GRAPHIC: Death row inmate on suicide watch severed penis, attorney says
NASHVILLE, Tenn. (AP) — Tennessee death row inmate Henry Hodges cut off his own penis in a prison cell after slitting his wrists and asking to be put on suicide watch, his attorney Kelley Henry said Thursday.
Henry said she visited Hodges at the infirmary of the Riverbend Maximum Security Institution in Nashville on Thursday, where he has been kept naked in 4-point and 6-point restraints for a week. Henry plans to file a complaint in state court Friday alleging violations of Hodge’s constitutional rights.
“He needs competent mental health care,” Henry said. “Surely the prison can find a place to put him where he is not a danger to himself or others and does not have to be tied down like an animal.”
Tennessee Department of Correction spokesperson Dorinda Carter did not immediately have a comment Thursday morning.
Hodges became upset earlier this month and began smearing feces in his cell after prison officials refused to let him have a special food package he had ordered because he had clear conduct for only the previous five months, rather than the required six months, Henry said. A guard then decided to stop feeding him in order to get him to stop smearing feces, she said. On Oct. 7, Hodges slit his wrists with a razor he had in his cell, Henry said.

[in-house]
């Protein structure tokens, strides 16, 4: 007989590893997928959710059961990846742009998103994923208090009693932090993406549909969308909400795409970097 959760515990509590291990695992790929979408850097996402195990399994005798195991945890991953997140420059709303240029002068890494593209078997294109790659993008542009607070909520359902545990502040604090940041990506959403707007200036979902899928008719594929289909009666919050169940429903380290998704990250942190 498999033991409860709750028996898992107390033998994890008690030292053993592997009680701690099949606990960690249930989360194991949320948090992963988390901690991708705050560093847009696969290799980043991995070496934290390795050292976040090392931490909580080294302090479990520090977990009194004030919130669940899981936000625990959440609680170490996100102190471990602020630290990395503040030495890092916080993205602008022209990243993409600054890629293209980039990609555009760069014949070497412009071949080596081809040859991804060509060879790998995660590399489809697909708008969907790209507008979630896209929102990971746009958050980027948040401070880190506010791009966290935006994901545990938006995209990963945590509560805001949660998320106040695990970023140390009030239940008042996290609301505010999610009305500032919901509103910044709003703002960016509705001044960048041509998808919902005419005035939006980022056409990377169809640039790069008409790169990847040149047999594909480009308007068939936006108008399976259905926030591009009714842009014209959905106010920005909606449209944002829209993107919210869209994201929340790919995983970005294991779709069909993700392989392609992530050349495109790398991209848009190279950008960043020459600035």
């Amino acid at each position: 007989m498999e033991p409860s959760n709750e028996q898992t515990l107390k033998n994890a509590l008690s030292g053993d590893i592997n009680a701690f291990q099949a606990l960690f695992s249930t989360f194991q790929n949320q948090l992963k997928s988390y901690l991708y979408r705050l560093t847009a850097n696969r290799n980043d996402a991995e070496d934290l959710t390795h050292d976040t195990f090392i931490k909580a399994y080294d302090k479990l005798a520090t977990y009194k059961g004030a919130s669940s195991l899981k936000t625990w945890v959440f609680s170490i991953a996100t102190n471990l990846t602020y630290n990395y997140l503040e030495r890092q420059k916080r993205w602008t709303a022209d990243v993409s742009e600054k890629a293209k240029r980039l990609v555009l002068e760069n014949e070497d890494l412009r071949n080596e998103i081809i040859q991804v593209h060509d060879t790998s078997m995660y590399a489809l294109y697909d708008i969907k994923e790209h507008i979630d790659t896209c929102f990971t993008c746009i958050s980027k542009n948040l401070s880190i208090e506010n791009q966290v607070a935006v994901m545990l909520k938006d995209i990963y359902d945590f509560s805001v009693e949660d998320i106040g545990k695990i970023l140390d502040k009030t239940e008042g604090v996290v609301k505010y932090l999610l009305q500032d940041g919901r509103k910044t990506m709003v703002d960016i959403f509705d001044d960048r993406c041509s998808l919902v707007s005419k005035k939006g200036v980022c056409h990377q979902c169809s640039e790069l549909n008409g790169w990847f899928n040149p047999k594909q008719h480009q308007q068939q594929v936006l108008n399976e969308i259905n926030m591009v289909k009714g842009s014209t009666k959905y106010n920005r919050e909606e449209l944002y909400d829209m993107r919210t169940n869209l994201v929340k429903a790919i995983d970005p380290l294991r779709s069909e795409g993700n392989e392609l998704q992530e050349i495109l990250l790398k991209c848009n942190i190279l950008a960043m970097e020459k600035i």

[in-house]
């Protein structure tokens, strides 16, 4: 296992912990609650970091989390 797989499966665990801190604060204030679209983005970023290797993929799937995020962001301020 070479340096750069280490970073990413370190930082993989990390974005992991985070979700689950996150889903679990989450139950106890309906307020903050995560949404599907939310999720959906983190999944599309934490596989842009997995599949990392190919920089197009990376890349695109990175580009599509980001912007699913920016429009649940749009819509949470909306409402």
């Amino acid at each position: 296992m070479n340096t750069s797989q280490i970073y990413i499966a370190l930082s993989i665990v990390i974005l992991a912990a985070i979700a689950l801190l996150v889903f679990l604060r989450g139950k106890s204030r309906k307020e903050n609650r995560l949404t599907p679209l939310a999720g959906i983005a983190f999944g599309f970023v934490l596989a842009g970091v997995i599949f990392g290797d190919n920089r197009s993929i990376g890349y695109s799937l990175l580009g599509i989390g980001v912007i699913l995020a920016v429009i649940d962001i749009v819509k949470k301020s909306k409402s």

He was taken to the infirmary where he asked to be put on suicide watch, Henry said. A “high-ranking correctional officer” told the person treating Hodges that he was manipulating them and could be put on suicide watch back in his cell, she said. He was taken back to his cell where there was broken glass from a window he had broken as well as other razors that he had hidden.
“He used that to completely sever his penis,” Henry said.
It all happened within about a two-hour period, Henry said.
Hodges was taken to Vanderbilt University Medical Center, where surgeons reattached his penis. After a couple of weeks in the hospital, he was returned to the prison, where he has been confined to a thin mattress on top of a concrete block and can barely move because of the restraints.
Hodges was first put in 4-point restraints but was able to remove a hand and rip out his catheter, Henry said. Then he was placed in 6-point restraints, that included restraints at his biceps. When he agreed to take medication, he was returned to the 4-point restraints. However, he has not been allowed to walk or leave the bed at all.
Hodges has a diagnosis of bipolar disorder mixed type with psychotic episodes, Henry said. He has taken medication in the past after a psychotic episode, but then stopped, she said.
“He is enduring ongoing psychiatric harm as a result of these conditions,” Henry said. Hodges is also on hunger strike, she said.
Henry has tried to speak to Correction officials about Hodges, but was told she needs to speak to General Counsel Debbie Inglis, who is out on leave.
Hodges was sentenced to death in 1992 by a Nashville jury that found him guilty of murdering telephone repairman Ronald Bassett in May 1990. He also was sentenced to 40 years in prison for robbing Bassett.
He was convicted of a separate murder in Fulton County, Georgia, for the killing of a North Carolina chemical engineer in an Atlanta hotel, shortly after Bassett’s killing.
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